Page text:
1981 to the present Manufacturer: Memphis s.r.l., Pregnana Milanese, near Milan


When the Milan design group Memphis gave the first public presentation of their work in September 1981, the Ettore Sottsass room divider “Carlton” was among the most noted pieces. “Carlton” symbolizes essential traits of the style which as a consequence of Memphis became known almost overnight as New Design. Mundane and depthless laminated materials are trademarks of Memphis. Their aseptic, bold superficiality makes them the ideal medium for a new, decorative aesthetic. The iconography of the patterns is the result of blending graphic or geometric structures, imitation marble or wood, African symbols, comic strips, and loud colors. (The base of “Carlton,” for example, shows the first ornamentation designed by Sottsass, the “Bacterio” patterns from 1978). [[File:Tumblr mvjqa7hWa41qe0nlvo1 1280.jpg]

As in the world of telecommunications, the viewer no longer perceives an object in itself, but rather a medium that catches the eye by virtue of its surface and structure, and which triggers sensory perceptions. Despite their provocative nature, Sottsass designs are always based on precise relationships between individual parts. Thus, the colors of “Carlton” are carefully matched, and the structure is based on the imaginary form of a rhombus.


Ornamentation and construction create a unity conveying the “software,” or the object’s expressive contents. Traditional wall shelving, with its horizontal and vertical structure, is turned into a multipurpose, dynamic, encompassing object that, like a sculpture, claims the right to stand unrestricted in its own space. “Carlton” can be completely dismantled, which is a considerable advantage given its consider-able weight. The anthropomorphic image on the green shelf unit reminds one of a juggler or a totem figure and lends a cultish feel to the furniture. This combination of meaningful symbolism and rampant consumerism is typical for Sottsass, who derives great inspiration from Indian culture. Sottsass left Memphis in 1985, after the group had evolved from an experiment into a commercially successful venture. MK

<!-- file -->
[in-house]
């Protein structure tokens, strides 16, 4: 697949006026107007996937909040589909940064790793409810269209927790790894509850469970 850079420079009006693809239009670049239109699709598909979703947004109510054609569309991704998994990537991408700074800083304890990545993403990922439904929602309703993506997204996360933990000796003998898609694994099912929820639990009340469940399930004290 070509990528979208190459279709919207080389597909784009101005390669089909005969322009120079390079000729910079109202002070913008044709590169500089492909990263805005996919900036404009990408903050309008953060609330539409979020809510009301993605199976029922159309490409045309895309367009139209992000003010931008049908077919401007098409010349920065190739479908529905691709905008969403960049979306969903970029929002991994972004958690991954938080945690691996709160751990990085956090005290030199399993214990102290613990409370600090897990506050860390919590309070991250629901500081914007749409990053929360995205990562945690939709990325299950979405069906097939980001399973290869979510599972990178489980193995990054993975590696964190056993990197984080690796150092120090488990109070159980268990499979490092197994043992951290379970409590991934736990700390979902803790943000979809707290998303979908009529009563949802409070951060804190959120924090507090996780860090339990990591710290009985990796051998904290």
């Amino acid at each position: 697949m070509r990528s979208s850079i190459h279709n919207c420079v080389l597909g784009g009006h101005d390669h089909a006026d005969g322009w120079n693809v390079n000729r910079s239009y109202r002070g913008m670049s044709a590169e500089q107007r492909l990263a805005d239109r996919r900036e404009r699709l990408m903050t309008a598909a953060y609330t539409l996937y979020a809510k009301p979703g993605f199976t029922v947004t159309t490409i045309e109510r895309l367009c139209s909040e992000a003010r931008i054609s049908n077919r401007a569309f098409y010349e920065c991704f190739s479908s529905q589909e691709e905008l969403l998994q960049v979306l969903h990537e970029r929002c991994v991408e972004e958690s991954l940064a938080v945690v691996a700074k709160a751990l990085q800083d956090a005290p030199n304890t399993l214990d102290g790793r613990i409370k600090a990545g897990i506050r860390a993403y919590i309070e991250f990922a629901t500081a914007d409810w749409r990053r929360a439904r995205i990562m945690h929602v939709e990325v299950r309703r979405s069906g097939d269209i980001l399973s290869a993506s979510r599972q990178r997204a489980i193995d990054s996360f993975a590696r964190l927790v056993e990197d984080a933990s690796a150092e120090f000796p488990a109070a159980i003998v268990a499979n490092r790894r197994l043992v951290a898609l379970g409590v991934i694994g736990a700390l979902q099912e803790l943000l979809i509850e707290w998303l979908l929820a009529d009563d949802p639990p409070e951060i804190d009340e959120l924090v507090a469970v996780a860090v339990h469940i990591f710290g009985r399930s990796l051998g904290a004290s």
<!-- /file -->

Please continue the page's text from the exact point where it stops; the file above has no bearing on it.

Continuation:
The receptionist gave me a fax and an odd look. It said, in handwritten capitals: "DEAR ROWAN MOORE… THANK YOU FOR EVER… ETTORE", above a drawing of a dishevelled bed with condoms and discarded underwear on the floor beside. It was from Ettore Sottsass, then approaching 80 years old, who liked a review I had written for the magazine where I was then working, of a book of his photographs. The review had noted his camera's fondness for post-coital beds, hence the drawing.

Ettore Sottsass by Thome, Picchi, King

Buy the book Tell us what you think: Star-rate and review this book Sottsass (1917-2007) is now remembered most as the godfather of Memphis, the design collective whose much-imitated works released a flood of wonky angled, brightly coloured furniture in laminated plastic, striped, polka-dotted and leopard-skinned, on the 1980s. Memphis was launched in a Milan gallery in September 1981, in a near riot of 2,000 people (amazing that furniture can arouse such passions). Its original pieces now sell in auction houses for prodigious sums.


[ ]